How are bioplastics made?
There are many different kinds of bio-based polymers ("polymer" is term many
scientists prefer to use instead of "plastic"). Biopolymers are like
petroleum-based polymers in that they both are made of lots of subunits
("monomers") connected together to form a long chain (the "polymer"). Some
biopolymers are made by organisms (starch and cellulose are biopolymers made
from glucose). We collect the biopolymers from the organisms that made them
(e.g. corn starch from corn, cellulose from trees, etc.). Other times, the
monomers are made by an organism (such as lactic acid), and then processed
through traditional chemical means into a polymer (poly-lactic acid in this
Hope this helps,
The actual answer to your question would occupy many books! The term
"bioplastics" is a rather "fuzzy" term that generally means plastics
that are made only from biomass sources.
The class of plastics called "Cellulosics" were the first of this
type, and were first made nearly a century ago. They are derived from
plant cellulose. Others that are nearly as old are (or I should say
"were") made from soy beans, and the milk derivitive casein. Of these,
only the cellulosics (mainly cellulose acetate) are in use today, and
are a cheap, low-performance family of plastics. Screwdriver handles,
for example, are often made of cellulosic plastic. To make them,
cellulose is extracted from plant sources, and reacted chemically to
make cellulose acetate. The first cellulosic plastic was cellulose
nitrate, but it is extremely flammable, and has not been used for 60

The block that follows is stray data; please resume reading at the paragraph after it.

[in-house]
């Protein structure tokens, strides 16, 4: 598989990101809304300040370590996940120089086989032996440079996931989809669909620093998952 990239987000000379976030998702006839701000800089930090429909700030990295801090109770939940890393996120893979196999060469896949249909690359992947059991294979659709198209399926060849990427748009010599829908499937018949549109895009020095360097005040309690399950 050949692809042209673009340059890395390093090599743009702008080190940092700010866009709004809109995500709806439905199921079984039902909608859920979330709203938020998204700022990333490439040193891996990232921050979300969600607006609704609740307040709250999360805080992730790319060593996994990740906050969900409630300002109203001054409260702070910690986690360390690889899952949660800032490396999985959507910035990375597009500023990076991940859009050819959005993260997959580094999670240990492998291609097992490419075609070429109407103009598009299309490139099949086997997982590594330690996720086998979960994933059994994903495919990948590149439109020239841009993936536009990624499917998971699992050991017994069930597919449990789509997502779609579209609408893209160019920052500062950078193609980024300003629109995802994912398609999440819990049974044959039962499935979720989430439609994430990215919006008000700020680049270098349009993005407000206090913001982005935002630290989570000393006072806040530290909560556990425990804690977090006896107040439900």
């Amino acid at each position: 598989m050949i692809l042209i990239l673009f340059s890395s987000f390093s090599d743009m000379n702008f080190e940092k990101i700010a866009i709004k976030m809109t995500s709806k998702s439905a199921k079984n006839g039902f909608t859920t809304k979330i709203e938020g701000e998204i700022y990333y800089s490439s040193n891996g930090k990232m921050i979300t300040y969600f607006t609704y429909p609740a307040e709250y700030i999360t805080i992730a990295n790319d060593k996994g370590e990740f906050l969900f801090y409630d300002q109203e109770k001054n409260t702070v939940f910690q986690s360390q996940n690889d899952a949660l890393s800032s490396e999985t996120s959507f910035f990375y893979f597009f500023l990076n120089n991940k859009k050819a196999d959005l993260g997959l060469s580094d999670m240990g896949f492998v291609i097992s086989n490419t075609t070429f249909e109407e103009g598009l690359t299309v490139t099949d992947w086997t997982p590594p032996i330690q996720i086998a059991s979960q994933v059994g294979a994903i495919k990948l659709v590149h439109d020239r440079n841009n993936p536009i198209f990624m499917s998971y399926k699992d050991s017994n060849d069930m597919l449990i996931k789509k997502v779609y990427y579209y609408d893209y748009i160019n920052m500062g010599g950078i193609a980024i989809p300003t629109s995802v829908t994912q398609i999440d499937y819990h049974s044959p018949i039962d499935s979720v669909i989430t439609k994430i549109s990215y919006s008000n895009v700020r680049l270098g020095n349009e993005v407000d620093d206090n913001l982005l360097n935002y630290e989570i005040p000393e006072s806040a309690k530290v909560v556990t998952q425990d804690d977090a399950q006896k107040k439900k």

years or more.
There are some new types of bioplastics that have been developed more
recently, but so far they have not found much use. Manufacture is
complex (much too complex to go into it here), and with the exception
of the cellulosic family of plastics, bioplastics at present are
usually too expensive to see general usage, and generally speaking,
the performance of bioplastics does not come close to that of many
One interesting type of bioplastic is plain ordinary polyethylene
(such as is used to make Tupperware and milk jugs). Rather than making
it from petroleum sources, it is possible to use ethanol as a
feedstock. The ethanol can be made by fermenting corn or sugar cane.
This does have the disadvantage of using foodstuffs to make plastic,
which does not sound like a smart thing to do!
Another point to remember is that although bioplastics may be made
from renewable sources, but their manufacture generally requires a lot
of energy that is, of course, supplied by fossil fuels. There is also
some controversy about the environmental damage that could be done if
bioplastics were ever produced on the huge scale that would be needed
to replace petroleum-derived plastics. The worry is that excessive
deforestation may result in order to supply the feedstock needed for
such large amounts of these plastics.
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Update: June 2012